In the late 1960s southern Illinois farmers reported finding arrowheads and bits of pottery — signs of an ancient civilization — when they plowed their fields.
Around the late 1960s Ted Koster and his wife, Mary, agreed to let Northwestern anthropologist Stuart Struever ’60 MA conduct an archaeological excavation on their farm. Within the next few years, Northwestern opened an archeological field school along the banks of the Illinois River. For around a decade, dozens of Northwestern students and archaeologists ventured to Kampsville, Ill. — a five-hour drive southwest of Evanston — to conduct excavations at the Koster site, uncovering thousands of artifacts, including bones, remnants of prehistoric houses and other items.
Struever’s dig led to the discovery of 25 distinct “horizons” — layers of artifacts from specific cultural time periods — dating back to the Archaic Period (8000 B.C. to 600 B.C.). The Koster site, which at one time drew more than 10,000 visitors annually, was added to the National Register of Historic Places in June 1972. Struever founded the Center for American Archeology in Kampsville.
“Struever was a really good salesman,” recalls Jim Carper ’79, who took the professor’s introductory anthropology class his first year at Northwestern. “He painted this image of the summer program — going to the Koster dig and uncovering all these artifacts and exploring past civilizations. He spun a pretty good tale about being an archaeologist and why it was important to do the science. It sounded like a lot of fun.”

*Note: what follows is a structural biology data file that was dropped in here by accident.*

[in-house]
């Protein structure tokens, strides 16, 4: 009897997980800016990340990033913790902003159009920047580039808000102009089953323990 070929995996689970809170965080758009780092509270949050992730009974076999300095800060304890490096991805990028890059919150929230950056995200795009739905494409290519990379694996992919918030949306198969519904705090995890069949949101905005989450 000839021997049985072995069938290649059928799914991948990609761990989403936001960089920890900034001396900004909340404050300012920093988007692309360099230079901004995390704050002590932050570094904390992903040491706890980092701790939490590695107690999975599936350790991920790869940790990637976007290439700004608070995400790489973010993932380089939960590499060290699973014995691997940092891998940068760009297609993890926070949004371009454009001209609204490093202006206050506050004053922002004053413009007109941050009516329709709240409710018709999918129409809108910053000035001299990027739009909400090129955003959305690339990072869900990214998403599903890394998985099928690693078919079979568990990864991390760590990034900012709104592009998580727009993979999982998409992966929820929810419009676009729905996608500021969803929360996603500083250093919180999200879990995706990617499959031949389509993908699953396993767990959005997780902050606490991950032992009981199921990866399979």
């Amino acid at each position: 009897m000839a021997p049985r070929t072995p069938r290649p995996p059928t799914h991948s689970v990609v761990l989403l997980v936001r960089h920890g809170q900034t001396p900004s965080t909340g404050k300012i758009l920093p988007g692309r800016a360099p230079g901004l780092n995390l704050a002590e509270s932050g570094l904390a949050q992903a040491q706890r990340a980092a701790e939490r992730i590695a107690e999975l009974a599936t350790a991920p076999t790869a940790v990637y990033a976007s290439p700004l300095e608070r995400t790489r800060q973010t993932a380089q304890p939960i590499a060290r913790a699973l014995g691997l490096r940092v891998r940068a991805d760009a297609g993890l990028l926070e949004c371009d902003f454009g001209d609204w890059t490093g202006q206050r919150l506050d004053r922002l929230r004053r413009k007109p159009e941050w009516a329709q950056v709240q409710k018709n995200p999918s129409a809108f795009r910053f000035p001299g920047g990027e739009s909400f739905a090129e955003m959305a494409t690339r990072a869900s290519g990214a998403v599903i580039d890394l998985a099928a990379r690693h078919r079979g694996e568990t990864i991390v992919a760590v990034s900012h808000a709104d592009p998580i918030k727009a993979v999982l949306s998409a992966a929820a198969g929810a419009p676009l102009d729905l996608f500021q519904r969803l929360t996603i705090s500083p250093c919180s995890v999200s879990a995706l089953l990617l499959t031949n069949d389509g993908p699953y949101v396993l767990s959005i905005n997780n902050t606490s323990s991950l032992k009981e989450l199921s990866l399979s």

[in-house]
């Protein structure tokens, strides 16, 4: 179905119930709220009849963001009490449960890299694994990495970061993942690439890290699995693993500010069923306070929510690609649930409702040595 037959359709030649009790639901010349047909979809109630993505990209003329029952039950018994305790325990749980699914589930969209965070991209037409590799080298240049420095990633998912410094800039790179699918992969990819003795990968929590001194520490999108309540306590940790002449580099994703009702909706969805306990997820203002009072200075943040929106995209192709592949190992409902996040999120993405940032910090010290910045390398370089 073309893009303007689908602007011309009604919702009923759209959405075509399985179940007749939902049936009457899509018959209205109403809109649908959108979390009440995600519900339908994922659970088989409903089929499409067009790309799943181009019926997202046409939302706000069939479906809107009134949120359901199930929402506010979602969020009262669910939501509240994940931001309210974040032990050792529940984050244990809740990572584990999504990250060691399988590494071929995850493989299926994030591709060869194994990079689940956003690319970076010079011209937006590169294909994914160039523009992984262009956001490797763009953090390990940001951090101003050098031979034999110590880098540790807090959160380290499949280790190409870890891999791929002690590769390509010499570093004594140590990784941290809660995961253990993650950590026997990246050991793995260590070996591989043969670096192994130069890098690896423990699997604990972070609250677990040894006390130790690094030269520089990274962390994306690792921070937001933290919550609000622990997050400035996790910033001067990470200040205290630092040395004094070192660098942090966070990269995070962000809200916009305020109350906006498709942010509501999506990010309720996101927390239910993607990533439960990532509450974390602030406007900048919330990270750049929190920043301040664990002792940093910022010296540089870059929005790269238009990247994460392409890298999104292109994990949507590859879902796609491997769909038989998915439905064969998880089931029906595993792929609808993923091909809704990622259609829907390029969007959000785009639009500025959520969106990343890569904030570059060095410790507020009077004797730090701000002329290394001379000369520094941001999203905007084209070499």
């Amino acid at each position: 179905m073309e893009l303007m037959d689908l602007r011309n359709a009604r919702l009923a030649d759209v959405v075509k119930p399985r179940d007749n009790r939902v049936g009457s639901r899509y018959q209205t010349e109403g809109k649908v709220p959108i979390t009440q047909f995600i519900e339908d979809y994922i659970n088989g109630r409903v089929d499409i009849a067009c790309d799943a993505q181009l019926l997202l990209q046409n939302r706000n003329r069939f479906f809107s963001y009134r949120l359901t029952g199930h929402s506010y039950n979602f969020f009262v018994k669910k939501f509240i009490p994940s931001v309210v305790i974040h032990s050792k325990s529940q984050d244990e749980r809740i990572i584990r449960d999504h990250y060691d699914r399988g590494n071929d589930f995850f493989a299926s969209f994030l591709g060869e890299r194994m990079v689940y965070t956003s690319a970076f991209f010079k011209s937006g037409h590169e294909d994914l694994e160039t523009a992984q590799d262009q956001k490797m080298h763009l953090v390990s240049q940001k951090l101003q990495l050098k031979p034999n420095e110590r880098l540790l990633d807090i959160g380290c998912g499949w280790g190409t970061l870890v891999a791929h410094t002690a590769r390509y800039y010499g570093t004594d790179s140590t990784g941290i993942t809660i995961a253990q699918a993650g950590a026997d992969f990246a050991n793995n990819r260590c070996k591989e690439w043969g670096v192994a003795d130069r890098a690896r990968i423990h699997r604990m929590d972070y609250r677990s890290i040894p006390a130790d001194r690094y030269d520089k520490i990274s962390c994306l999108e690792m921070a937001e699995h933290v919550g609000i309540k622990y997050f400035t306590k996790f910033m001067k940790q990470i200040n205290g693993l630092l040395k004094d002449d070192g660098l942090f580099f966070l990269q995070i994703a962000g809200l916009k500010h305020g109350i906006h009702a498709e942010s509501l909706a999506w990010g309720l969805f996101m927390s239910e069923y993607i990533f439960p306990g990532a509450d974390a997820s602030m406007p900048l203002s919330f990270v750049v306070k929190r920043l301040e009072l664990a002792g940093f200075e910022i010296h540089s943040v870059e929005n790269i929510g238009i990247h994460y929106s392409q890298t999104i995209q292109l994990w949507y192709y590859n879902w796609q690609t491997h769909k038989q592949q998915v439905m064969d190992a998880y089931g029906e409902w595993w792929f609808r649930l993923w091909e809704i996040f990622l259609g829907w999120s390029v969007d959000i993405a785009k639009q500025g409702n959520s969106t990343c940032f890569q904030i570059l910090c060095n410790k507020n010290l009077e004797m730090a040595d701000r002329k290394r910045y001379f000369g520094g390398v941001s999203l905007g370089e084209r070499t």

Carper says he was surprised by the rustic living conditions. “Kampsville was a little town of about 400 people on the Illinois River in farm country. It had a bank and a bar and not much else.
“We would get up in the morning, eat breakfast and get on a school bus. We had to cross the Illinois River on a ferry, so that was always exciting, maneuvering the school bus onto the ferry.
“I was there in the summer of 1977, and by that time the site was a big open pit. We descended two stairways down to the bottom. And once there, it was all divided into grids, 3 feet by 3 feet. The assignment was to excavate an inch at a time. It was kind of painstaking.”
In the evenings, after dinner, professors from Northwestern and guests from the Museum of Science and Industry and other institutions would offer lectures at the Center for American Archeology.
“I learned a little bit of geology, biology, ecology and human behavior,” explains Carper, who now lives in Glencoe, Ill. “I liked the perspective that all these different scientists came together and explained what had happened there. I found that very interesting.”
Around the same time, Donald Albertson ’73, ’79 MA and his colleagues discovered human remains at the nearby Helton Mounds. Field school students at that site, under the direction of former Northwestern professor Jane Buikstra, excavated skeletons as well as pottery and stone tools.
Albertson worked in the Helton Mounds osteology lab, where he meticulously labeled and preserved skeletal remains. The following year, Buikstra hired Albertson as her lab supervisor.
When federal funding for the excavation and preservation projects dried up, “I got out of archaeology,” says Albertson. But the work at Koster and Helton “was a huge turning point in my life, even though I didn't realize it at the time. Being part of the program gave me a lot of flexibility and knowledge that I wouldn't have gotten otherwise and allowed me to adapt to whatever circumstances people threw at me.”